Friday, April 23, 2010

Women in space

Valentina Tereshkova

The first woman to fly in space, Tereshkova orbited the earth 48 times in the Soviet craft Vostok 6 in 1963. For three days, she maintained a flight log, took photographs and manually oriented her spacecraft.

Svetlana Savitskaya

Nineteen years after her compatriot Tereshkova's historic flight, Cosmonaut Savitskaya flew into space along with four other crew members. In addition to being the second female astronaut, she was the first woman to walk in space. Part of her mission included a 3-hour and 35-minute space walk outside the Salyut 7 space station.

Sally Ride

A physicist by training, Ride was a part of the 1983 Challenger crew, a five-person team that deployed communications satellites and conducted pharmaceutical experiments. Ride was the first to use the Space Shuttle's robot arm in space.

Christa McAuliffe

An American teacher from Concord, New Hampshire, McAuliffe was chosen from among 11,000 applicants to participate in NASA's Teacher in Space project. The goal of the program was to have a non-professional astronaut teach from space, in order to inspire young people to learn about math, science and space exploration. McAuliffe won great notoriety in the months prior to her launch by talking to the media about her mission. When the Challenger exploded during take-off in 1986, McAuliffe was killed along with the rest of the crew, but the memory of her advocacy lives in the form of schools and planetariums named in her honor.

Judith Resnik

Mission Specialist Resnik sat beside McAuliffe aboard the ill-fated Challenger mission. Had Challenger flown, the mission would have been her second journey to space.

Shannon Lucid

A member of the astronaut corps since 1978, Lucid flew five missions between 1985 and 1993. During her fifth trip, she spent 188 days in space, at the time the longest duration stay in space by a woman.

Mae Jemison

Part of a joint mission between Japan and the United States, Jemison flew aboard the Space Shuttle Endeavour in 1992. A medical doctor by training, her responsibilities during the flight included carrying out experiments to investigate how space flight causes changes in bone cell function.

Elena Kondakova

In 1997, Cosmonaut Kondakova became the first Russian female to fly aboard an American space shuttle. Prior to that, during her first trip to the Mir space station, she was part of the crew that greeted Norm Thagard, the first American to board a Russian space vehicle.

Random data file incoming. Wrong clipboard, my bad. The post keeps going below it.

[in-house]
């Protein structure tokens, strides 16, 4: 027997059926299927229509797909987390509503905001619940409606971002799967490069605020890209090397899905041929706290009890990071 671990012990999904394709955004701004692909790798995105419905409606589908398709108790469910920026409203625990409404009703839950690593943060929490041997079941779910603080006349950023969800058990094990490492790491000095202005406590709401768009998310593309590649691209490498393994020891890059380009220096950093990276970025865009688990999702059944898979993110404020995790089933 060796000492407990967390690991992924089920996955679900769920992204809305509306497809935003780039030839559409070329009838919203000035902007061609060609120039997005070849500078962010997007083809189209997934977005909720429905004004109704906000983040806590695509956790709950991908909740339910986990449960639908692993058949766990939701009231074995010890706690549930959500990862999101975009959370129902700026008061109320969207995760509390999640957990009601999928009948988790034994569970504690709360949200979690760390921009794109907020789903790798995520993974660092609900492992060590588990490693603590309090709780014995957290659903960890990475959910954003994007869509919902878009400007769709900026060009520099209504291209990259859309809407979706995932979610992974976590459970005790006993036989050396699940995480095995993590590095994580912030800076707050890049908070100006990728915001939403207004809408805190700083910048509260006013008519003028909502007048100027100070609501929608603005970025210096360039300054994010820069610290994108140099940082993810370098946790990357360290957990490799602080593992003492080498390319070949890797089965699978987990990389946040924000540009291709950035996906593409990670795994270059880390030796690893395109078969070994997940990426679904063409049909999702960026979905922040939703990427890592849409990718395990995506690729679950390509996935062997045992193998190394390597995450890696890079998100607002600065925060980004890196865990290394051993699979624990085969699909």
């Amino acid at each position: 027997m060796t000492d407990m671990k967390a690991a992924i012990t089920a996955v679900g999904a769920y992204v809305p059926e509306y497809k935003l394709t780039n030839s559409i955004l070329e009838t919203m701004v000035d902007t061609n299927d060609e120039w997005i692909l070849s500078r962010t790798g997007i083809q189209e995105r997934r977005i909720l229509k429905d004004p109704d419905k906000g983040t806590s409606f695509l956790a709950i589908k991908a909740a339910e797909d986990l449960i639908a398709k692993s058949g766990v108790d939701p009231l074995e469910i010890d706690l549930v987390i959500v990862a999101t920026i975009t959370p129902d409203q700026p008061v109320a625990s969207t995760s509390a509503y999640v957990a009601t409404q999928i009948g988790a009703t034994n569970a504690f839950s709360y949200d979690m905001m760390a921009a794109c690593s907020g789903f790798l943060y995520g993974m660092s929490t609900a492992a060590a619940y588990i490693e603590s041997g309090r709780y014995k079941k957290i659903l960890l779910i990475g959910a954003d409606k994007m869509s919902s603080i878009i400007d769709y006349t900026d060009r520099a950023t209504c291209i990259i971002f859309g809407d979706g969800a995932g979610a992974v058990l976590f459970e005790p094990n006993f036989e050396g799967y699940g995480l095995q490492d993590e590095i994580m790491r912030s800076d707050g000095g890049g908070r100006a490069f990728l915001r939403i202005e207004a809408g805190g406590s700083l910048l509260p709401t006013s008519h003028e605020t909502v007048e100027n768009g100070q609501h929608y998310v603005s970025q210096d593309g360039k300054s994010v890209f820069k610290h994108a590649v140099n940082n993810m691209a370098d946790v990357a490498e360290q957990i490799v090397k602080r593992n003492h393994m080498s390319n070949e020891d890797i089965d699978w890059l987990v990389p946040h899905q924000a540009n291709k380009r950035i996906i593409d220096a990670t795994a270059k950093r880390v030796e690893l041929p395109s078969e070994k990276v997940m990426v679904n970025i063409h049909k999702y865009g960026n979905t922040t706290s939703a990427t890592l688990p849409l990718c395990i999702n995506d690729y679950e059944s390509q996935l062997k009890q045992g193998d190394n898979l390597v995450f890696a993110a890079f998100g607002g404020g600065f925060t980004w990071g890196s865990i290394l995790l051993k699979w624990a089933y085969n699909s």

Susan Helms

A veteran of four Space Shuttle missions, Helms and fellow astronaut Jim Voss conducted an almost nine-hour space walk outside the International Space Station in 2001, the longest EVA to date. In this photo, she poses with the suits used for the spacewalk.

Eileen Collins

A former military instructor and test pilot, Collins guided the shuttle Discovery to a rendezvous with the Mir space station in 1995, making her the first female pilot and commander of a Space Shuttle.

Sunita Williams

In 2007, Naval Commander Williams set a record for most days spent in space in a single stretch by a woman, having spent over 195 days above the earth. At one time, she also held the record for most minutes spent EVA. During the 2007 mission, she became the first astronaut to run a marathon in orbit. In this photo, she addresses an audience at the Indian Institute of Technology in Mumbai. She is an American of Indian descent.

Peggy Whitson

An American biomedical researcher, Whitson has spent 376 days in space and participated in five spacewalks.

Anousheh Ansari

An Iranian-born American and telecommunications entrepreneur, Ansari paid an undisclosed amount of money (estimated to be in excess of $20 million) to spend nine days in space in 2006, the first woman (and fourth person over all) to travel to the space station "as a guest" of the Russian space program.

No comments: